Mike Rowbottom: Farnborough's cup preparation battered by the feminine touch
Saturday 25 January 2003
A funny thing happened to Gary Holloway this week. Well, funny as far as the rest of his team-mates at Farnborough Town were concerned. During the Nationwide Conference side's trip to the La Manga training complex ahead of today's FA Cup tie at Arsenal, they played a couple of games against two other sides who had travelled to southern Spain to spruce themselves up.
The first, against a Gillingham team which has its own FA Cup appointment, with Leeds, this afternoon, wasn't funny at all, as by all accounts the non-League side were given a bit of a runaround. The second took place against England – England women, that is.
Hope Powell's players are getting over the disappointment of missing out narrowly on the World Cup finals in China later this year – they lost a crucial play-off with France – and are preparing for a long campaign of friendlies before they host the European Championship in 2005.
The opportunity to play a couple of short matches against men's teams was one they took with alacrity, and although they impressed observers with the technical quality of their play, they were not averse to adding the occasional physical element. As Holloway learned to his cost after an encounter with the Doncaster Belles midfielder Carly Hunt which left him grounded and requiring the services of a trainer.
Even within the women's game, Hunt, at around 5ft 2in, is one of the smaller players. But as her room-mate and team-mate Jody Handley explained, that doesn't stop her. "She's quite notorious for putting her foot in," said Handley with a grin. "But when he got up he said it wasn't her, it was the way he had fallen." Sadly for the former Spurs and Wimbledon trainee, that story didn't wash with his team-mates. "She helped pick him up," said one of them. "He's been slaughtered by the lads ever since."
Holloway will be hoping to avoid any further humiliation at Highbury today, where, as a Spurs fan, he has an added incentive to perform.
He will be cheered on by a party of 70 friends and family who are among the 6,000 Farnborough supporters planning to travel to the game. Jon Couch, sports editor of the Farnborough News, recalls the day 11 years ago when a similar number made the hour-and-a-half journey to the capital from Hampshire to see Farnborough achieve what remains – until today? – the finest result in their history, a 1-1 draw at West Ham in the FA Cup third round.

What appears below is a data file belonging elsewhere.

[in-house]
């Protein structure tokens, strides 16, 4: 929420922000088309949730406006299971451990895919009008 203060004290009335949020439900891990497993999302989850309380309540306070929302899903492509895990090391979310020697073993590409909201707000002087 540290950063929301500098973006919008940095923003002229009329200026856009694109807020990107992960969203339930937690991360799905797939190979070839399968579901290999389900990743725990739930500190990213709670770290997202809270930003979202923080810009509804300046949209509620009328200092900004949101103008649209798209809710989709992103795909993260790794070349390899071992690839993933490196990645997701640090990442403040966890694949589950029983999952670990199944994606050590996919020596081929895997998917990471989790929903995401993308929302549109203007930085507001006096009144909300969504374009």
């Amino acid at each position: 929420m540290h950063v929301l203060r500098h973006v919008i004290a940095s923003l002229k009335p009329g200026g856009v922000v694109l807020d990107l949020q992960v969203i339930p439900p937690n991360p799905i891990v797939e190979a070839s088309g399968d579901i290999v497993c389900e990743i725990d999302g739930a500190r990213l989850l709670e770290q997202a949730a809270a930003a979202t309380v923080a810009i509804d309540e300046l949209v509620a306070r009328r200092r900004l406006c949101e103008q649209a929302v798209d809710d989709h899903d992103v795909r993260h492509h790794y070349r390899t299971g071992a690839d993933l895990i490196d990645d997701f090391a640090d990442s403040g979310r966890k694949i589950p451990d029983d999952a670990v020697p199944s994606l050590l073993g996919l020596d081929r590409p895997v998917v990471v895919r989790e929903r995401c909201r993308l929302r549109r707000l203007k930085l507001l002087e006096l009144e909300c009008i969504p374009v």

A penalty midway through the second half from the former Fulham forward Dean Coney earned the visitors their unlikely parity, but the moment Couch – then a 16-year-old supporter – recalls most clearly occurred shortly after the final whistle had blown.
"West Ham were struggling in the Premiership at the time," Couch said. "And before the game started a lot of their supporters waved red cards which said 'sack the board'. When the match finished, thousands of them got out of their seats and began marching across the pitch to where we were. The stewards formed an arc in front of us and we all went deadly quiet. We were thinking: 'what's going to happen here? Why didn't we just lose and go home?'
"And then all of a sudden they just applauded us. It was amazing."
It would be nice to think that Arsenal fans would afford Farnborough similar respect if they managed to avoid defeat this afternoon. As it happens, the Farnborough manager and chairman, Graham Westley, is convinced that they would do just that.
"I've spoken to so many Arsenal fans who have said to me that they really want us to do well," Westley said. "And I can imagine there's going to be 38,000 people there wanting us to nick a draw just for the sake of football. They'll probably think, 'nick a draw, because what an occasion it would be for us to be there'. If we do that, all the Arsenal fans are going to be happy because they're still in the Cup, and we're going to be happy because we will have done something sensational."
At 34, Westley, a former England Youth player, retains an indefatigable enthusiasm for the game, not merely supervising training for his players, but doing the training himself. The evening before Farnborough were due to fly back from La Manga he joined seven faintly surprised members of the press, of whom I was one, as they prepared to play a pick-up game on one of the training pitches.
After bustling around for over an hour in growing rain and darkness, dispensing encouragement – "keep the ball. Make them run" – and the occasional measure of criticism –- "that's lazy defending, isn't it?" – Westley found himself making increasing use of a phrase that is certain to be employed in good measure at Highbury this afternoon as his players attempt to deal with one of the best sides in Europe. "Take your air," he told us, as our legs grew stiff and slow. "Take your air."
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